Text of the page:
Meet Myles Gaskin, the Dolphins' oft-overlooked, but overachieving RB

Who is Myles Gaskin is a question fantasy football managers have been asking in increasing fashion over the first two months of this 2020 NFL season as they try to figure out how this relatively unknown second-year player has taken over the Miami Dolphins' starting running back job.

The Dolphins had a heavy flirtation with veteran running back Le'Veon Bell when he hit the market last week. Miami made a strong push to sign him, a source told ESPN, and Bell's arrival likely would have put a significant dent into Gaskin's role. But Bell chose the Kansas City Chiefs, picking a championship contender over a potentially larger role, more money and a better location.

So that meant Gaskin, who was nearly replaced ahead of Week 6, was back in the lead seat. Asked about whether the Dolphins' pursuit of Bell gave him any additional motivation, Gaskin simply replied with a "no." But he responded on the field with his best game as a pro Sunday, netting 126 total yards. Gaskin became the first Dolphins running back to eclipse that elusive 100-yard game mark since Kalen Ballage in December 2018.

Gaskin's silent message was clear: I can be the man in the backfield.

"I know the guys on our team, they're motivated to play, period, so I don't think we need any extra motivation. Myles is a motivated kid. It's important to him. I wouldn't take much stock in that," Dolphins coach Brian Flores said. "He played well. Myles is tough, he's competitive, and he's been productive. ...

"Myles is really everything we're looking for in a Dolphin. ... He's done a really nice job, especially making the Year 1 to Year 2 leap. Great teammate and he really works at his craft, so a really competitive young guy and always trying to get better."

Gaskin is a 2019 seventh-round pick who played sparingly in his rookie season only after the Dolphins' top three backs -- Ballage, Kenyan Drake and Mark Walton -- all struggled, were traded or cut. The Dolphins signed much-respected power back Jordan Howard to a two-year, $9.75 million deal in March, and then traded a fifth-round pick for Matt Breida during the 2020 NFL draft. Miami felt it had a solid one-two punch with Gaskin simply competing for a roster spot.

The trait that makes Gaskin stand out is he runs hard and has a knack for finding positive yards out of nearly every run. Not super fast or super strong, Gaskin is a bit undersized and very few scouts had him pegged as a starting running back in the NFL.

Gaskin has led the Dolphins' backfield in snaps, touches and rushing yards in every game this season. He has played at least 63% of the offensive reps in every game while averaging over 18 touches per game. He's on pace for 1,392 total yards (rushing and receiving), which would be the most for a Dolphins running back since Jay Ajayi in 2016.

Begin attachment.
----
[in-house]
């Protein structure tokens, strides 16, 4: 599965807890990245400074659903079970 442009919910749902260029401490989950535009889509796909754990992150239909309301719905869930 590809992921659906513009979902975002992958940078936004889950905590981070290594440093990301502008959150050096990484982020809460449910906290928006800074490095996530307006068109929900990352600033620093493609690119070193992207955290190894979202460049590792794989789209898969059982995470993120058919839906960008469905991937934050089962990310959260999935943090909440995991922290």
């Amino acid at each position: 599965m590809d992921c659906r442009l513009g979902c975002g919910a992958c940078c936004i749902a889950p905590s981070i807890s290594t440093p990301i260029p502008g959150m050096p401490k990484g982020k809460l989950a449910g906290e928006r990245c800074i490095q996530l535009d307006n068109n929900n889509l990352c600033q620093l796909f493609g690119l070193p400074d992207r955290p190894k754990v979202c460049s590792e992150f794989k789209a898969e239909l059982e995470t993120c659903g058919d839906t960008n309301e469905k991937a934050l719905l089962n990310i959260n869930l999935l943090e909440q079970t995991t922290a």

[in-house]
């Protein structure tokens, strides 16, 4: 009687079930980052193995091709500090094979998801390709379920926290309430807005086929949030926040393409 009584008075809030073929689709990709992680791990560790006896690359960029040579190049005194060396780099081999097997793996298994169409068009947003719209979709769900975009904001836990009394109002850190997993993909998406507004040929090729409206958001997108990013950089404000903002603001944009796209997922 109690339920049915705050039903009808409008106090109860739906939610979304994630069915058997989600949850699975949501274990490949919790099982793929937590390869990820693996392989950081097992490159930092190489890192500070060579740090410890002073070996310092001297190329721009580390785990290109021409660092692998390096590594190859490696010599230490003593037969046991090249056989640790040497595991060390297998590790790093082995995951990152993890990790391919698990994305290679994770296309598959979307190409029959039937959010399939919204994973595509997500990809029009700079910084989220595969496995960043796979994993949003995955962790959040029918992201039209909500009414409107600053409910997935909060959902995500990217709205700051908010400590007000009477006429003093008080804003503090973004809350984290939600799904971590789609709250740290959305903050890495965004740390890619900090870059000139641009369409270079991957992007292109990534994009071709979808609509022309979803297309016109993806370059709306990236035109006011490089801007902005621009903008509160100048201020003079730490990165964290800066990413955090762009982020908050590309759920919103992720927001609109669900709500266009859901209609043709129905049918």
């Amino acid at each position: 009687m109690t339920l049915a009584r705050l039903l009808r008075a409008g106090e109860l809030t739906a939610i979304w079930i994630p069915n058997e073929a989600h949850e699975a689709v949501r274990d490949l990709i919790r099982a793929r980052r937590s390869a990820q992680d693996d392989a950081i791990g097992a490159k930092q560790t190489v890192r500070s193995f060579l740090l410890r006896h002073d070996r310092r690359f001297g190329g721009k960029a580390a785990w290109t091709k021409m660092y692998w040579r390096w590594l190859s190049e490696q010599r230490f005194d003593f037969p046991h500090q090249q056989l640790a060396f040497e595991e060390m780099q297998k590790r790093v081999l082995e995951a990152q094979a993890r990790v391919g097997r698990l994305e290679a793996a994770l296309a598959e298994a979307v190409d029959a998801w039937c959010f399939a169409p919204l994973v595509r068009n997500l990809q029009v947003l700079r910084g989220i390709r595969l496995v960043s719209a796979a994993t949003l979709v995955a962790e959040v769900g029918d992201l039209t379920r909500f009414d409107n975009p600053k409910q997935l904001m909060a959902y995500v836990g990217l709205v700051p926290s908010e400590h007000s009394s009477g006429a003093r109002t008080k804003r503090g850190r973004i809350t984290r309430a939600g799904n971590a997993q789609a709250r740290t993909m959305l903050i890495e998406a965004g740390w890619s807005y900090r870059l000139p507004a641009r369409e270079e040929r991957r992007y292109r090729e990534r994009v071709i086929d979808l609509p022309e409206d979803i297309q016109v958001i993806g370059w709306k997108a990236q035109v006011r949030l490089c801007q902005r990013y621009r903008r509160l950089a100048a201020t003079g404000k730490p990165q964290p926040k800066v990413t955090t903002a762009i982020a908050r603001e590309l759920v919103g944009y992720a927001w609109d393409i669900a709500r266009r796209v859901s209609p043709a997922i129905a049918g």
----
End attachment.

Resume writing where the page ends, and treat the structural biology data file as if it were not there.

"Very thankful that the coaches are putting trust in me, but I think I can do a lot better personally, for myself and for this team. I just need to keep growing, and I think I've been on that path, just kind of learning from my mistakes each week and just trying to get better each and every day, not trying to be complacent at all," Gaskin said. "I give everything I can to this team and this organization."

Gaskin and Flores give a tremendous amount of credit to running backs coach Eric Studesville for the 23-year-old's development.

Studesville has spent time building up Gaskin's confidence, his mental game and making him a complete running back rather than a situational one. It's paying off as Gaskin is showing off his talent as a runner inside the tackles, a reliable receiver out of the backfield and a much-improved pass protector.

"He hits the hole fast and makes the right read all the time," Dolphins center Ted Karras said. "I'm excited to see what he does the rest of the season."

Gaskin arrived to training camp with a body more fit for a NFL season, and he stopped worrying about where he fit on the depth chart. With Studesville's help, Gaskin made it clear he was their most effective option in the backfield and he simply earned more playing time than the Dolphins' established veterans.

"I go back to what it is, I mean he came in from Day 1 and he has a tremendous work ethic. That has given him a chance," Studesville said. "That's a skill that is developed like anything else. He brings that and he uses that, and he's doing the same thing he did last year, working to learn and prepare and be ready. What we are seeing now is the confidence that he can go in and play and perform at a high level."

The Dolphins seem to have found their lead back for the rest of the 2020 season in Gaskin, even if it's a bit of a surprise. He's a Flores-type player: overlooked and overachieving.